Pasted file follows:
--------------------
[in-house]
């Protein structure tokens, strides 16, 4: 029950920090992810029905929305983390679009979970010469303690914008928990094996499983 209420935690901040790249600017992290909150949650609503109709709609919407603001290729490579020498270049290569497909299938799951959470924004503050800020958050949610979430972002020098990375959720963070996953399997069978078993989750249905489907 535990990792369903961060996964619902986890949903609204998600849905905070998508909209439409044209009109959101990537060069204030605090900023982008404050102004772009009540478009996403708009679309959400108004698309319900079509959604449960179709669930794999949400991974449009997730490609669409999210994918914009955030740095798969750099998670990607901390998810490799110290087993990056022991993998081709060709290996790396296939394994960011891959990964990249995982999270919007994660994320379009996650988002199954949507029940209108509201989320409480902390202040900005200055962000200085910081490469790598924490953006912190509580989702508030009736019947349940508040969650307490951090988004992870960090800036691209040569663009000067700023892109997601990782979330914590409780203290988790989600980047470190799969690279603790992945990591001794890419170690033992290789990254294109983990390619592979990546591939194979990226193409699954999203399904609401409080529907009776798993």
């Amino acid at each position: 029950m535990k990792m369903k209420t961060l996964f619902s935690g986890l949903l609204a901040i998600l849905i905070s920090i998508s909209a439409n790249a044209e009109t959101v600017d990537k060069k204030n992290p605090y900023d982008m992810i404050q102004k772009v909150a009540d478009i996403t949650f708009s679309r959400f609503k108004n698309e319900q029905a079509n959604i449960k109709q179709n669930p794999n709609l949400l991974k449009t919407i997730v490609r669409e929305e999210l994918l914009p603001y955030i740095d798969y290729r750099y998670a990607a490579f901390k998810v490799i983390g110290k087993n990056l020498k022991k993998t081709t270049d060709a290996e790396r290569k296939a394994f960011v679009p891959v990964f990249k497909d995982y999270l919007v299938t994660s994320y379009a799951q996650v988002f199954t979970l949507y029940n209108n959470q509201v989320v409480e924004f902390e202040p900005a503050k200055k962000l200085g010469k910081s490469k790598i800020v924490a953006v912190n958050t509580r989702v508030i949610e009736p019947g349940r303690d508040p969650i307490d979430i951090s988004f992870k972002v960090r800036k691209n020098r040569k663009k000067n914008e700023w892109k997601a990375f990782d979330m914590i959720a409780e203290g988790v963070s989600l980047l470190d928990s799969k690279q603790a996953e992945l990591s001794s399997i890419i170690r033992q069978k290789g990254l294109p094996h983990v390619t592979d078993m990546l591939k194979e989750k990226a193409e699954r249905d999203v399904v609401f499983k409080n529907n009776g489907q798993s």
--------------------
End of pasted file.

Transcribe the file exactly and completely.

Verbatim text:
[in-house]
């Protein structure tokens, strides 16, 4: 029950920090992810029905929305983390679009979970010469303690914008928990094996499983 209420935690901040790249600017992290909150949650609503109709709609919407603001290729490579020498270049290569497909299938799951959470924004503050800020958050949610979430972002020098990375959720963070996953399997069978078993989750249905489907 535990990792369903961060996964619902986890949903609204998600849905905070998508909209439409044209009109959101990537060069204030605090900023982008404050102004772009009540478009996403708009679309959400108004698309319900079509959604449960179709669930794999949400991974449009997730490609669409999210994918914009955030740095798969750099998670990607901390998810490799110290087993990056022991993998081709060709290996790396296939394994960011891959990964990249995982999270919007994660994320379009996650988002199954949507029940209108509201989320409480902390202040900005200055962000200085910081490469790598924490953006912190509580989702508030009736019947349940508040969650307490951090988004992870960090800036691209040569663009000067700023892109997601990782979330914590409780203290988790989600980047470190799969690279603790992945990591001794890419170690033992290789990254294109983990390619592979990546591939194979990226193409699954999203399904609401409080529907009776798993």
């Amino acid at each position: 029950m535990k990792m369903k209420t961060l996964f619902s935690g986890l949903l609204a901040i998600l849905i905070s920090i998508s909209a439409n790249a044209e009109t959101v600017d990537k060069k204030n992290p605090y900023d982008m992810i404050q102004k772009v909150a009540d478009i996403t949650f708009s679309r959400f609503k108004n698309e319900q029905a079509n959604i449960k109709q179709n669930p794999n709609l949400l991974k449009t919407i997730v490609r669409e929305e999210l994918l914009p603001y955030i740095d798969y290729r750099y998670a990607a490579f901390k998810v490799i983390g110290k087993n990056l020498k022991k993998t081709t270049d060709a290996e790396r290569k296939a394994f960011v679009p891959v990964f990249k497909d995982y999270l919007v299938t994660s994320y379009a799951q996650v988002f199954t979970l949507y029940n209108n959470q509201v989320v409480e924004f902390e202040p900005a503050k200055k962000l200085g010469k910081s490469k790598i800020v924490a953006v912190n958050t509580r989702v508030i949610e009736p019947g349940r303690d508040p969650i307490d979430i951090s988004f992870k972002v960090r800036k691209n020098r040569k663009k000067n914008e700023w892109k997601a990375f990782d979330m914590i959720a409780e203290g988790v963070s989600l980047l470190d928990s799969k690279q603790a996953e992945l990591s001794s399997i890419i170690r033992q069978k290789g990254l294109p094996h983990v390619t592979d078993m990546l591939k194979e989750k990226a193409e699954r249905d999203v399904v609401f499983k409080n529907n009776g489907q798993s």